Abby & Julia Smith refused to pay taxes to a local government that denied women the vote and that took advantage of this by excessively taxing women’s property in order to ease the tax burden on male voters and to redistribute the money to male patronage recipients. In response, the government periodically seized and auctioned off the Smith sisters’ cows (“Votey” and “Taxey”). That failing to discourage the Smiths, the town decided to fight dirty, and the Smiths fought back legally in a way that brought further attention to their cause:
[A]n inconspicuous advertisement in the Hartford Courant announced the sale at public auction of fifteen acres of Smith pasture land on , a date contrived to fall just before the grass would be cut. Though the sisters set out on that day with ample funds, the collector adroitly shifted the meeting place, and when the two women caught up with the auction, the gavel had just gone down transferring for $78.35 land worth nearly $2,000 to none other than a covetous neighbor who had tried for years to get possession of it.
Abby and Julia were daughters of a lawyer. They brought suit against tax collector George C. Andrews on the grounds that he had violated a law which plainly stated that movable property must first be sold for unpaid taxes before real estate could be seized. The case was tried in the home of Judge Hollister of Glastonbury, who gave a verdict in favor of the sisters and fined Andrews damages of $10. Threatening terrible consequences, Andrews appealed the case.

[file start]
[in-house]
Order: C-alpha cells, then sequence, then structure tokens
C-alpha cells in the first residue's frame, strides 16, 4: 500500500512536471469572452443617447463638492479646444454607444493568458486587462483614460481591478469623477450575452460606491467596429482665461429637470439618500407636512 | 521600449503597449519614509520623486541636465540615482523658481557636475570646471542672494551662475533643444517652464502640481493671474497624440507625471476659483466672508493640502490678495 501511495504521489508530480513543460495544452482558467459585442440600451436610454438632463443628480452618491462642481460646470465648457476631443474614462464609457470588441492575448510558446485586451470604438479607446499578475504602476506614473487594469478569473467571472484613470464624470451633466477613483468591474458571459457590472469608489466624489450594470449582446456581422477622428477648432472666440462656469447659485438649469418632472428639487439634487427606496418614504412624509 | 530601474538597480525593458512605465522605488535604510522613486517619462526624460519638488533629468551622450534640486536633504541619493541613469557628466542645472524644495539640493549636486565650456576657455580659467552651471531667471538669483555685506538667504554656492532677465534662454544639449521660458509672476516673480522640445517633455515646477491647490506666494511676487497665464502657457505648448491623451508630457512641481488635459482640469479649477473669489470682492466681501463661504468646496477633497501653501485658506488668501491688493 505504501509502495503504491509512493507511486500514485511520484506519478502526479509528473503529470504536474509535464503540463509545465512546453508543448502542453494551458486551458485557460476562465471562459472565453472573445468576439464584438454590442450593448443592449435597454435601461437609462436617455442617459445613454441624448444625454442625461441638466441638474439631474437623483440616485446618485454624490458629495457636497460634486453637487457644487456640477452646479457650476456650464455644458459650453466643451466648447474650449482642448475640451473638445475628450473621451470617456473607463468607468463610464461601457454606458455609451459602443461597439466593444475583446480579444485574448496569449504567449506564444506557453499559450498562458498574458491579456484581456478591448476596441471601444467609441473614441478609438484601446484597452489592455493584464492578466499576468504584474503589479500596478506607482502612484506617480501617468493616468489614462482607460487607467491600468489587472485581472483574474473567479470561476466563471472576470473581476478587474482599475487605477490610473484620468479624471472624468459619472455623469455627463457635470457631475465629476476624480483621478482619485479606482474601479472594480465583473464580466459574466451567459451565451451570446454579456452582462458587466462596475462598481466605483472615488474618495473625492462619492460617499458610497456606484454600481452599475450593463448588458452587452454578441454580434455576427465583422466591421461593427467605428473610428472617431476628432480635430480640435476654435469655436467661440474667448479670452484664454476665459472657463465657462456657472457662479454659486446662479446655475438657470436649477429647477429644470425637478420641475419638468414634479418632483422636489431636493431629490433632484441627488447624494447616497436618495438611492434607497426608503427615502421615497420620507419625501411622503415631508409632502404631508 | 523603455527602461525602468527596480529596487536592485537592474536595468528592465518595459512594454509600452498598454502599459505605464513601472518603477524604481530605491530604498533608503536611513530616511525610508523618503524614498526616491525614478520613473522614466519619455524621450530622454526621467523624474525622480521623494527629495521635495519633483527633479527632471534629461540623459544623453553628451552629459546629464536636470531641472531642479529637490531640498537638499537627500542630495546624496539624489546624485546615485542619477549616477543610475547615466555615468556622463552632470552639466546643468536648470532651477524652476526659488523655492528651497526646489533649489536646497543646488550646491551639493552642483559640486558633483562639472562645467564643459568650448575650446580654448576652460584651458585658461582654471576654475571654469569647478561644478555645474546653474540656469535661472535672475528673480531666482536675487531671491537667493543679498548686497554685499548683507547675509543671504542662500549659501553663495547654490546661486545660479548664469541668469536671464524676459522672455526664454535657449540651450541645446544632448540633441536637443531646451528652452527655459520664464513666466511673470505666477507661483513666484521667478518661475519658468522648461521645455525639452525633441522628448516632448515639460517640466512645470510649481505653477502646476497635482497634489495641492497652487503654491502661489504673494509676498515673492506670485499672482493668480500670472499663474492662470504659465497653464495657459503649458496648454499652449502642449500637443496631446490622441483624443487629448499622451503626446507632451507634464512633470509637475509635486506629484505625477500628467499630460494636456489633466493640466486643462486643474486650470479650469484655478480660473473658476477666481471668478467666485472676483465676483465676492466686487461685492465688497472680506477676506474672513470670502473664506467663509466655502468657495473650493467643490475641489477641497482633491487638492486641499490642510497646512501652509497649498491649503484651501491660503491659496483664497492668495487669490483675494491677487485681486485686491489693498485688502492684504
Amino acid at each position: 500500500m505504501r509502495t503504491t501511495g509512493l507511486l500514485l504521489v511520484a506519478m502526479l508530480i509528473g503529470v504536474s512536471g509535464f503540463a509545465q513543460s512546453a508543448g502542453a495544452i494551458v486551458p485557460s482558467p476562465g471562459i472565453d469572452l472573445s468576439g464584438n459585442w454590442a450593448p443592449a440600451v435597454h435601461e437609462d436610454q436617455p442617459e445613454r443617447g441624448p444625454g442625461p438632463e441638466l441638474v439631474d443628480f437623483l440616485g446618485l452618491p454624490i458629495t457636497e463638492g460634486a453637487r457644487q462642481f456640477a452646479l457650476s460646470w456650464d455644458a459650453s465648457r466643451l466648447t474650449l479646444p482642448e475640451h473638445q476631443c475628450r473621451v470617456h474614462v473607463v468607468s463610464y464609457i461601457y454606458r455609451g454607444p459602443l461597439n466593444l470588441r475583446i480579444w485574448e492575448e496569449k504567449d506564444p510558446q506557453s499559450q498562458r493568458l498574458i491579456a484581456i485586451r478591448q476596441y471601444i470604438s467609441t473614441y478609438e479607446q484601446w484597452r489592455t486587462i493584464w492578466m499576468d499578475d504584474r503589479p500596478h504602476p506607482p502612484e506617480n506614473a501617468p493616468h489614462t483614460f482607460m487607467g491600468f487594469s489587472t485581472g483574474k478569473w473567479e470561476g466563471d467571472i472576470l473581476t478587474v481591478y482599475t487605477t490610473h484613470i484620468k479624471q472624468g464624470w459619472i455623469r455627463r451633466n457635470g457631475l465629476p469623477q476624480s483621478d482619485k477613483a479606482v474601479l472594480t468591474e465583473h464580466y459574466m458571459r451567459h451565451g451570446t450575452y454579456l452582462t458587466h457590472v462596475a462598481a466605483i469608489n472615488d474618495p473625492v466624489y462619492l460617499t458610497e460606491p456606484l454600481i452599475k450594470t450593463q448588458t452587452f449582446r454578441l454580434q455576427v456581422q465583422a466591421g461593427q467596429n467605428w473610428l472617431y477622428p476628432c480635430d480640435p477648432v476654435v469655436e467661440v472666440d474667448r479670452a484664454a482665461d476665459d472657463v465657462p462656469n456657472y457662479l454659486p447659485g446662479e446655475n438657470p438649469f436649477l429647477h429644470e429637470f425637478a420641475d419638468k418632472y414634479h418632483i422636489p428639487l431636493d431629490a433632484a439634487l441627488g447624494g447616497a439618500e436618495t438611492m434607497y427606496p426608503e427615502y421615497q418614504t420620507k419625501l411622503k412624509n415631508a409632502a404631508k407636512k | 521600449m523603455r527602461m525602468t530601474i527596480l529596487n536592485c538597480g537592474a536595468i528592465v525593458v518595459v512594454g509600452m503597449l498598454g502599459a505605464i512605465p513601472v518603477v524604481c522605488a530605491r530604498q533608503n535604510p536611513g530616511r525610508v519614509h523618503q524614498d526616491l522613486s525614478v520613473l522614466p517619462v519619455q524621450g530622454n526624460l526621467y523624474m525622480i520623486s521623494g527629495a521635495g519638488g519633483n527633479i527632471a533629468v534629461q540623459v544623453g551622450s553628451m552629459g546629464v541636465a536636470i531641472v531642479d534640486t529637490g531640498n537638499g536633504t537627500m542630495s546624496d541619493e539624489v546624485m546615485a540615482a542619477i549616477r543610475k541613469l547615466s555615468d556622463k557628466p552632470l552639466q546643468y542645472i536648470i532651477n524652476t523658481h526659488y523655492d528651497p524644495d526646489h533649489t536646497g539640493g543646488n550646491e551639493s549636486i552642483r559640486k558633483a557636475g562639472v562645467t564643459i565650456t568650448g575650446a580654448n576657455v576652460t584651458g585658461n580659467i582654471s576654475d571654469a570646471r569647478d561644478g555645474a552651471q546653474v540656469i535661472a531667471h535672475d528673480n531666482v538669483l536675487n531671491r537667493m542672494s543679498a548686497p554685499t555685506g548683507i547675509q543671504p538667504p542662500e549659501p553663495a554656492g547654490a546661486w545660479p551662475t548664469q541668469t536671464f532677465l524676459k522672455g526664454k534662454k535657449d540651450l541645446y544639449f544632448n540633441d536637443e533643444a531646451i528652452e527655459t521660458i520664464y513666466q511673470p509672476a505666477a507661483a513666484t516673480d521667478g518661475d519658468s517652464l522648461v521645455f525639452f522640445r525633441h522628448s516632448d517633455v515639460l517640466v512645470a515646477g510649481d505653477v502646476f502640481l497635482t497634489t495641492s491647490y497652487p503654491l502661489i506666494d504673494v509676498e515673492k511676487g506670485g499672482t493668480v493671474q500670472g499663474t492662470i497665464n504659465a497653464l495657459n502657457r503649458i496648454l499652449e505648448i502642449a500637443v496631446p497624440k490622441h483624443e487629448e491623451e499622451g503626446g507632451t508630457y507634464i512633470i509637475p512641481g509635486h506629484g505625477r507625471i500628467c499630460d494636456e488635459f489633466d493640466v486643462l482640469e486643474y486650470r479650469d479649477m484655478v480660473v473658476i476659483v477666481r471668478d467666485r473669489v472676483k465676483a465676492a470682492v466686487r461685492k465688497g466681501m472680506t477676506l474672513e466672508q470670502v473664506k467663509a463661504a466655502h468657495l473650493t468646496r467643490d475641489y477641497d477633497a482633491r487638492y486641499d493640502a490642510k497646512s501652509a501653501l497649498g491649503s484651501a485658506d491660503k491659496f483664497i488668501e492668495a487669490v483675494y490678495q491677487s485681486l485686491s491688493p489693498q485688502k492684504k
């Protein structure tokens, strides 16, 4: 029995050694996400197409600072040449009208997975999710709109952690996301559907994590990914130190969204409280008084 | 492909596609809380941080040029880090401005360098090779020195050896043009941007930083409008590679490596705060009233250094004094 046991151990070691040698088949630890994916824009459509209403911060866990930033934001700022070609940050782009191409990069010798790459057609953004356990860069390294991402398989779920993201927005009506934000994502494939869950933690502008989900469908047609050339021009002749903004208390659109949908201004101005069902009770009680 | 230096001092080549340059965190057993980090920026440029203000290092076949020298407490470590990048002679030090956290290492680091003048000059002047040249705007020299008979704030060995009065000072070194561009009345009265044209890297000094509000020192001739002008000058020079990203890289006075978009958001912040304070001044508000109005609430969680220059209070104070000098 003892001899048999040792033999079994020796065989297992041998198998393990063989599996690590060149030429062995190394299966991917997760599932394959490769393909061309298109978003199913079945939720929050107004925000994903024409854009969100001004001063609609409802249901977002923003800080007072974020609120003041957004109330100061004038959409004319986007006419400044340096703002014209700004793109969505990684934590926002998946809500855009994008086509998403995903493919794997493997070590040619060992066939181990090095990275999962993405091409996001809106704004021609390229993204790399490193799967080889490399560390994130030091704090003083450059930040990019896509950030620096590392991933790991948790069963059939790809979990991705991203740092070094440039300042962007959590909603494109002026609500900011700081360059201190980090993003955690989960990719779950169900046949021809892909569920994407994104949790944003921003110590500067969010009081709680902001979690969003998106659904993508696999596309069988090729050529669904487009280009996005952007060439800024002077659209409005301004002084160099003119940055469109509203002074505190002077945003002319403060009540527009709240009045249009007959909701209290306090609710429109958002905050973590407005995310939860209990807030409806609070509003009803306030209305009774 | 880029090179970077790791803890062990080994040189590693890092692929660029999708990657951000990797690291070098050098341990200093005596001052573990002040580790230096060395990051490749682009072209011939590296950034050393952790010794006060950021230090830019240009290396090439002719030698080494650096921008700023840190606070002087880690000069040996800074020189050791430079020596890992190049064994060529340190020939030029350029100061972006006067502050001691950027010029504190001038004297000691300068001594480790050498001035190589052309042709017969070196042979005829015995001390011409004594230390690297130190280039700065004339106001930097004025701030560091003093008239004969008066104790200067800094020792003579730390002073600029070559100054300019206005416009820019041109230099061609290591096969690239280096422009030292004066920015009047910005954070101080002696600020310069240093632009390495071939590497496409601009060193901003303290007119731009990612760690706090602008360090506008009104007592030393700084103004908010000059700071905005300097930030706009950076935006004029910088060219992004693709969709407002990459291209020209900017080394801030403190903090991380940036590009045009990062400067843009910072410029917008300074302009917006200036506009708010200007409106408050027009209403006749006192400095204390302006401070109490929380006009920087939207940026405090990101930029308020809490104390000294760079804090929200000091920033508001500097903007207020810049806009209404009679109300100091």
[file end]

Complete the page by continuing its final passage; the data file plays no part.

The new trial, which lasted three days in the Hartford Court of Common Pleas, had a farcical aspect. There were misplaced records; there was distorted evidence. The judge, in absentia, reversed the Glastonbury decision and decided in favor of collector Andrews. At this point the Smiths’ lawyer backed out. Abby and Julia, both now in their eighties, began the study of law with the intention of conducting their own case. Happily a capable lawyer finally agreed to place a second appeal before the Court of Equity.
For two years a wide and sympathetic public followed this devious litigation. Across the nation, even in England and France, editors and columnists lauded the Glastonbury cows in prose and poetry. Reporters visited the town, drank tea in the elm-shaded farmhouse, admired the cows, polled public opinion in Glastonbury, and returned with highly flavored and often inaccurate stories. With whatever condescension these reporters arrived, they seem, one and all, to have found the Smith sisters irresistible. The hospitality, wit, and charm of the two elderly spinsters captivated the world beyond Glastonbury.
When the final verdict was made in their favor, in , women the country over rejoiced. To be sure, Julia and Abby did not vote in Glastonbury, but from that time on their property was undisturbed.
The Greek “Won’t Pay” movement
The current Greek “Won’t Pay” movement, which is resisting a number of stealth taxes the government has added to things like utility bills and road tolls, has also carried its struggle into court — at one point winning an injunction that forbade the state power company from cutting the power of people who were refusing to pay the new utility bill tax.
Newly-enfranchised Pennsylvania women